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Posted by on Nov 17, 2008 in Economy | 0 comments

‘Unbelievably, G-20 Meeting was Positive!’ — Folha, Brazil

Is the first world – or what today is referred to as the developed world – really prepared to share decision-making power with the second and third worlds? If Sunday’s summit meeting in Washington did nothing else substantial, at least it seems to have convinced some people in the world’s up and coming nations that the answer to that question is yes.

Kennedy Alencar of Brazil’s Folha writes in part:

“The current financial crisis appears to be the departure point for a more multilateral world, something that had nearly been forgotten. To put it simply: the rich world has given the signal that it will benefit if it begins to listen to the emerging world.”

Then later, talking about the advantages of Brazil, Alencar makes it clear that if the rest of the world wants to same the Amazon – it’ll have to pay for it. He writes in part:

“Brazil has a rather important role. The country should use energy and environmental issues to raise its voice in global decision-making – the first issue of which should be forceful action to freeze the Amazon [rainforest] at its current size. And the entire world should contribute to the cost of maintaining the largest tropical forest reserve on the planet. ”

By Kennedy Alencar

Translated By Brandi Miller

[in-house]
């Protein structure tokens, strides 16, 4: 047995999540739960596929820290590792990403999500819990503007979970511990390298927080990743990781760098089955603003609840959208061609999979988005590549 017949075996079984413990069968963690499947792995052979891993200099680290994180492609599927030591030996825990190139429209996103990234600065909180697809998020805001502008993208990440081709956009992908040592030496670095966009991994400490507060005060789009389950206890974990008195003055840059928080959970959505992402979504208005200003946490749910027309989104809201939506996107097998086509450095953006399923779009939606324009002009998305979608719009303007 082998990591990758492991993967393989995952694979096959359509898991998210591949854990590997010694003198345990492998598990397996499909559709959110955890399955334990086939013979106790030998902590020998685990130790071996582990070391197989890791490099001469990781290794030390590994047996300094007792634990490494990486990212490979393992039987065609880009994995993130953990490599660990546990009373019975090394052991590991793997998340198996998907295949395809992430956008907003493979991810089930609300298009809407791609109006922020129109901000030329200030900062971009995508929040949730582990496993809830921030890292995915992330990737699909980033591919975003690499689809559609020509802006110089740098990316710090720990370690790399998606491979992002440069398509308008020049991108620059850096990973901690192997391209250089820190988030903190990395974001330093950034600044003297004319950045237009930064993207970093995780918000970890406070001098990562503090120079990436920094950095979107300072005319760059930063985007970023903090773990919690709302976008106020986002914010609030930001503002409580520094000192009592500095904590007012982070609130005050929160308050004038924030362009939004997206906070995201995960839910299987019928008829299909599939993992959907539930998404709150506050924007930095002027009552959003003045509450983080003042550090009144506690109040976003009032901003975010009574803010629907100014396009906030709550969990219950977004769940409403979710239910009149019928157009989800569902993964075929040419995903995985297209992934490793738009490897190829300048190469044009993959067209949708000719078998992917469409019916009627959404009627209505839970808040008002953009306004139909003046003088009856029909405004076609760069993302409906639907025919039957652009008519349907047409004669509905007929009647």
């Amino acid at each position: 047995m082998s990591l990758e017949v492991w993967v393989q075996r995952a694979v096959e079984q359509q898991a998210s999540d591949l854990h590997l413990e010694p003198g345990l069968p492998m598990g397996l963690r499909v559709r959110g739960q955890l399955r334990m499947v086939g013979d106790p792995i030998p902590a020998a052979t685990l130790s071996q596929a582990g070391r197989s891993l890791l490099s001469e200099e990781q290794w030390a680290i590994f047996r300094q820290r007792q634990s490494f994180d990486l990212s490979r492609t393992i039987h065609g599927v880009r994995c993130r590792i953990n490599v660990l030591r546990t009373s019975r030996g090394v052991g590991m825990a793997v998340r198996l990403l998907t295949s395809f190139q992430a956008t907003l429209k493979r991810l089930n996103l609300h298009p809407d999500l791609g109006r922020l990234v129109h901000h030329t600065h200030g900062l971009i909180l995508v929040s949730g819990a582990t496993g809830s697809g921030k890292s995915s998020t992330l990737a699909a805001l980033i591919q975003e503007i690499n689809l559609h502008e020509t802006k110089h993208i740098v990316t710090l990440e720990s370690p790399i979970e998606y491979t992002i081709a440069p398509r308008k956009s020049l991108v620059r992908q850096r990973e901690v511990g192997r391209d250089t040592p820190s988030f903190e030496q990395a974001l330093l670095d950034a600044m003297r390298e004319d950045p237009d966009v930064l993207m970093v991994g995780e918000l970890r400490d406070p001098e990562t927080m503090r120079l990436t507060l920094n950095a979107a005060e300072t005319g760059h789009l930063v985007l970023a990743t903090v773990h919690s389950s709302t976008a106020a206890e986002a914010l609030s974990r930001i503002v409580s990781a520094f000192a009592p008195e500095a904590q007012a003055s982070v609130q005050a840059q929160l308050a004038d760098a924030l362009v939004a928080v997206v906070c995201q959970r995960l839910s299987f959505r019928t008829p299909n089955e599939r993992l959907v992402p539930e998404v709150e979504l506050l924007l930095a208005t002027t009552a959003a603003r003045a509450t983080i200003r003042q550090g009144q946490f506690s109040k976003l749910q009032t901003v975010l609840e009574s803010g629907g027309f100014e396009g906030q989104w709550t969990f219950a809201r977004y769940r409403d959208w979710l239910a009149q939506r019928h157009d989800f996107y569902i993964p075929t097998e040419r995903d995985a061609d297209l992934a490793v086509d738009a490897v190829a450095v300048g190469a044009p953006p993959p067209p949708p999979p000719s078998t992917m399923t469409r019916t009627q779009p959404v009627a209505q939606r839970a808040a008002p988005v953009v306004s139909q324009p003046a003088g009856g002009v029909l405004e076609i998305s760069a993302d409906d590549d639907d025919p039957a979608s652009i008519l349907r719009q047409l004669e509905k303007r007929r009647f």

November 16, 2008

Brazil – Folha- Original Article (Portuguese)

A word of caution must be said. This was a first meeting organized by a weak leader that will soon leave the scene – George W. Bush. Everyone was full of good intentions. And we know that real life is more complicated – especially the world financial market in these times of globalization.

The objective of overseeing the planet’s financial market is very ambitious – and no one knows exactly how to do it or if carrying out this type of regulation will improve the situation.

But that was the goal of this meeting in Washington. For the first time, the heads of state from the G-20 got together. The group is composed of the 20 largest economies in the world, representing 85 percent of the planet’s wealth. Spain and Holland will enlarge the next meeting, transforming the group into the G-22.

READ ON AT WORLDMEETS.US, your most trusted translator and aggregator of foreign news about our nation.

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